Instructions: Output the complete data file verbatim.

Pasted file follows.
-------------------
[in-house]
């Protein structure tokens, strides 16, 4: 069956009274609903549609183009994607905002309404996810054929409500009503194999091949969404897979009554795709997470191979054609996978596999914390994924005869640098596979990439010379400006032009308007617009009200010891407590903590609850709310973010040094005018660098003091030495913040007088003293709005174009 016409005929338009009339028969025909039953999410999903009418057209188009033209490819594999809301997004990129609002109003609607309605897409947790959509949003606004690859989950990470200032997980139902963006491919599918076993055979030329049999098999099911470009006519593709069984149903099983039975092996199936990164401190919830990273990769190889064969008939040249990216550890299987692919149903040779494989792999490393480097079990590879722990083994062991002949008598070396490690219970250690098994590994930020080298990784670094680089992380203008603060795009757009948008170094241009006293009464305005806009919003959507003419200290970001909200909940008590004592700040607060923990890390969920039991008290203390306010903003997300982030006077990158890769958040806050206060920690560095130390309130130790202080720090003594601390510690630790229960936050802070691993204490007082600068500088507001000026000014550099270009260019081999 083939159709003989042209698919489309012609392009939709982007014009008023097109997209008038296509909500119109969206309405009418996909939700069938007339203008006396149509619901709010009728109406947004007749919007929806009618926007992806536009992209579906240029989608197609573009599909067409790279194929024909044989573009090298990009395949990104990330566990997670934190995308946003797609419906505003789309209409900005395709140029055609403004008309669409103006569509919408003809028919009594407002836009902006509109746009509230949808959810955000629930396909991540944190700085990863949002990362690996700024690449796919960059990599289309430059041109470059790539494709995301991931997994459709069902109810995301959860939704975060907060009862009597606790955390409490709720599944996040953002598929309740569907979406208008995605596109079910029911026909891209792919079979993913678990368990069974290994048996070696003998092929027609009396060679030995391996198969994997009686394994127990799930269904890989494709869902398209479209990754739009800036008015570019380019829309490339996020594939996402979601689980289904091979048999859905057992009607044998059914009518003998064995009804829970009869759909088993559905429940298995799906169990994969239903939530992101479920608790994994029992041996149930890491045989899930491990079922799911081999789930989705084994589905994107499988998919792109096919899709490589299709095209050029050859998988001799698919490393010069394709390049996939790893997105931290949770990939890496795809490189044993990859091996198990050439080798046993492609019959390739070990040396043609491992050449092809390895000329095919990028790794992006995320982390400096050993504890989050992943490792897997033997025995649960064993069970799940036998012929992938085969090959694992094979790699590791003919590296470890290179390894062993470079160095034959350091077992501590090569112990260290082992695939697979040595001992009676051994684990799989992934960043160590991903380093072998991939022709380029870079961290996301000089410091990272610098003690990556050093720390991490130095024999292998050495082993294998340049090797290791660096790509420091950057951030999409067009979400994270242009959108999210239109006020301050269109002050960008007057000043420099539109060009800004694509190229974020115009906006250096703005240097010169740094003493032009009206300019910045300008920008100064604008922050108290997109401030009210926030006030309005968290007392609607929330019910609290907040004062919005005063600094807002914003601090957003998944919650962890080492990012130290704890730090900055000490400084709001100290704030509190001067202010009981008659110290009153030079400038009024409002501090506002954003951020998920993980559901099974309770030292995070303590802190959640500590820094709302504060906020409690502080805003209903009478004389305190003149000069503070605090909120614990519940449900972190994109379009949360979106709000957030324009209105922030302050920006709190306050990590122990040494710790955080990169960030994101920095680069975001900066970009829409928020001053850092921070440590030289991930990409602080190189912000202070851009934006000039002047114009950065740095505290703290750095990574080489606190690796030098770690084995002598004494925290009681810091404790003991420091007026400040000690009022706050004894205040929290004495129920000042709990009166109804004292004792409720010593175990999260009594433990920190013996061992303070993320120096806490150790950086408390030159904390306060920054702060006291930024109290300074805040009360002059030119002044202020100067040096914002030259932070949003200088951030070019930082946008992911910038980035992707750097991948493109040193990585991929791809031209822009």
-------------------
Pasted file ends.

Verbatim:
[in-house]
């Protein structure tokens, strides 16, 4: 069956009274609903549609183009994607905002309404996810054929409500009503194999091949969404897979009554795709997470191979054609996978596999914390994924005869640098596979990439010379400006032009308007617009009200010891407590903590609850709310973010040094005018660098003091030495913040007088003293709005174009 016409005929338009009339028969025909039953999410999903009418057209188009033209490819594999809301997004990129609002109003609607309605897409947790959509949003606004690859989950990470200032997980139902963006491919599918076993055979030329049999098999099911470009006519593709069984149903099983039975092996199936990164401190919830990273990769190889064969008939040249990216550890299987692919149903040779494989792999490393480097079990590879722990083994062991002949008598070396490690219970250690098994590994930020080298990784670094680089992380203008603060795009757009948008170094241009006293009464305005806009919003959507003419200290970001909200909940008590004592700040607060923990890390969920039991008290203390306010903003997300982030006077990158890769958040806050206060920690560095130390309130130790202080720090003594601390510690630790229960936050802070691993204490007082600068500088507001000026000014550099270009260019081999 083939159709003989042209698919489309012609392009939709982007014009008023097109997209008038296509909500119109969206309405009418996909939700069938007339203008006396149509619901709010009728109406947004007749919007929806009618926007992806536009992209579906240029989608197609573009599909067409790279194929024909044989573009090298990009395949990104990330566990997670934190995308946003797609419906505003789309209409900005395709140029055609403004008309669409103006569509919408003809028919009594407002836009902006509109746009509230949808959810955000629930396909991540944190700085990863949002990362690996700024690449796919960059990599289309430059041109470059790539494709995301991931997994459709069902109810995301959860939704975060907060009862009597606790955390409490709720599944996040953002598929309740569907979406208008995605596109079910029911026909891209792919079979993913678990368990069974290994048996070696003998092929027609009396060679030995391996198969994997009686394994127990799930269904890989494709869902398209479209990754739009800036008015570019380019829309490339996020594939996402979601689980289904091979048999859905057992009607044998059914009518003998064995009804829970009869759909088993559905429940298995799906169990994969239903939530992101479920608790994994029992041996149930890491045989899930491990079922799911081999789930989705084994589905994107499988998919792109096919899709490589299709095209050029050859998988001799698919490393010069394709390049996939790893997105931290949770990939890496795809490189044993990859091996198990050439080798046993492609019959390739070990040396043609491992050449092809390895000329095919990028790794992006995320982390400096050993504890989050992943490792897997033997025995649960064993069970799940036998012929992938085969090959694992094979790699590791003919590296470890290179390894062993470079160095034959350091077992501590090569112990260290082992695939697979040595001992009676051994684990799989992934960043160590991903380093072998991939022709380029870079961290996301000089410091990272610098003690990556050093720390991490130095024999292998050495082993294998340049090797290791660096790509420091950057951030999409067009979400994270242009959108999210239109006020301050269109002050960008007057000043420099539109060009800004694509190229974020115009906006250096703005240097010169740094003493032009009206300019910045300008920008100064604008922050108290997109401030009210926030006030309005968290007392609607929330019910609290907040004062919005005063600094807002914003601090957003998944919650962890080492990012130290704890730090900055000490400084709001100290704030509190001067202010009981008659110290009153030079400038009024409002501090506002954003951020998920993980559901099974309770030292995070303590802190959640500590820094709302504060906020409690502080805003209903009478004389305190003149000069503070605090909120614990519940449900972190994109379009949360979106709000957030324009209105922030302050920006709190306050990590122990040494710790955080990169960030994101920095680069975001900066970009829409928020001053850092921070440590030289991930990409602080190189912000202070851009934006000039002047114009950065740095505290703290750095990574080489606190690796030098770690084995002598004494925290009681810091404790003991420091007026400040000690009022706050004894205040929290004495129920000042709990009166109804004292004792409720010593175990999260009594433990920190013996061992303070993320120096806490150790950086408390030159904390306060920054702060006291930024109290300074805040009360002059030119002044202020100067040096914002030259932070949003200088951030070019930082946008992911910038980035992707750097991948493109040193990585991929791809031209822009």